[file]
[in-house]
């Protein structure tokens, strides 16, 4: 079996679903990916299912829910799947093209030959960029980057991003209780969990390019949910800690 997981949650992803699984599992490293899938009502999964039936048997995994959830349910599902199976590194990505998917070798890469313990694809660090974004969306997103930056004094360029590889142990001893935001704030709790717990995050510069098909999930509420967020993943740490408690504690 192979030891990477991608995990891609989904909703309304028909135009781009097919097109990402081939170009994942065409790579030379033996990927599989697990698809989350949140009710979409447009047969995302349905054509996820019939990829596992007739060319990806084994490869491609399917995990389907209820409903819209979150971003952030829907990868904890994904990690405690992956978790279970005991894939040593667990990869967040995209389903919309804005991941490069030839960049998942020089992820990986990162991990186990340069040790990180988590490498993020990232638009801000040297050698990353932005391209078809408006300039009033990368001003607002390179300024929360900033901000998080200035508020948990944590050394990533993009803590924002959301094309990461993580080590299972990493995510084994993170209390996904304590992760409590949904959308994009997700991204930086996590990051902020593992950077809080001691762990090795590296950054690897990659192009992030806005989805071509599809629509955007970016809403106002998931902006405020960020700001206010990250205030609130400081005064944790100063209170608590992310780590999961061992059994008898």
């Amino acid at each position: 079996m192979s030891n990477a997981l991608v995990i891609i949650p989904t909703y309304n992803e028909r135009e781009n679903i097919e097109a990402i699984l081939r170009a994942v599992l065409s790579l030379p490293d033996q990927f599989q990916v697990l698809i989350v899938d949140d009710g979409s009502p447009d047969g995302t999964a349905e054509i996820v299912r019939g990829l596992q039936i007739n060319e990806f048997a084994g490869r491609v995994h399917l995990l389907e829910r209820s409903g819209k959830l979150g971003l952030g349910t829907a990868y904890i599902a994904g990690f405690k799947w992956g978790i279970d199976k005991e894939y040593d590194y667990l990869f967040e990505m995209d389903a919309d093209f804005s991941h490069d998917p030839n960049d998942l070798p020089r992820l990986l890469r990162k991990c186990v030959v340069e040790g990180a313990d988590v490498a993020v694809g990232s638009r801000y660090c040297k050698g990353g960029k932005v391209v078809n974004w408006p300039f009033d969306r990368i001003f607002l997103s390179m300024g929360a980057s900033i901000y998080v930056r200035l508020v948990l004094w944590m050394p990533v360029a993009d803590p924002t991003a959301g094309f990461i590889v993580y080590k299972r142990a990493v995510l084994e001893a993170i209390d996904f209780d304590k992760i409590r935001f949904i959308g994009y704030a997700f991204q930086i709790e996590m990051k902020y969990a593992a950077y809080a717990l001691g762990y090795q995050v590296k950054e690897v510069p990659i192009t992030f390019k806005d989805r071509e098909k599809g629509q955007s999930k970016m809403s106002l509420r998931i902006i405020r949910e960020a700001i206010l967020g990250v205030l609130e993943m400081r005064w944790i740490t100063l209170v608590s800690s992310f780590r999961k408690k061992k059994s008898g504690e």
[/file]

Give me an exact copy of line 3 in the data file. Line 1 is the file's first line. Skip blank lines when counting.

């Amino acid at each position: 079996m192979s030891n990477a997981l991608v995990i891609i949650p989904t909703y309304n992803e028909r135009e781009n679903i097919e097109a990402i699984l081939r170009a994942v599992l065409s790579l030379p490293d033996q990927f599989q990916v697990l698809i989350v899938d949140d009710g979409s009502p447009d047969g995302t999964a349905e054509i996820v299912r019939g990829l596992q039936i007739n060319e990806f048997a084994g490869r491609v995994h399917l995990l389907e829910r209820s409903g819209k959830l979150g971003l952030g349910t829907a990868y904890i599902a994904g990690f405690k799947w992956g978790i279970d199976k005991e894939y040593d590194y667990l990869f967040e990505m995209d389903a919309d093209f804005s991941h490069d998917p030839n960049d998942l070798p020089r992820l990986l890469r990162k991990c186990v030959v340069e040790g990180a313990d988590v490498a993020v694809g990232s638009r801000y660090c040297k050698g990353g960029k932005v391209v078809n974004w408006p300039f009033d969306r990368i001003f607002l997103s390179m300024g929360a980057s900033i901000y998080v930056r200035l508020v948990l004094w944590m050394p990533v360029a993009d803590p924002t991003a959301g094309f990461i590889v993580y080590k299972r142990a990493v995510l084994e001893a993170i209390d996904f209780d304590k992760i409590r935001f949904i959308g994009y704030a997700f991204q930086i709790e996590m990051k902020y969990a593992a950077y809080a717990l001691g762990y090795q995050v590296k950054e690897v510069p990659i192009t992030f390019k806005d989805r071509e098909k599809g629509q955007s999930k970016m809403s106002l509420r998931i902006i405020r949910e960020a700001i206010l967020g990250v205030l609130e993943m400081r005064w944790i740490t100063l209170v608590s800690s992310f780590r999961k408690k061992k059994s008898g504690e």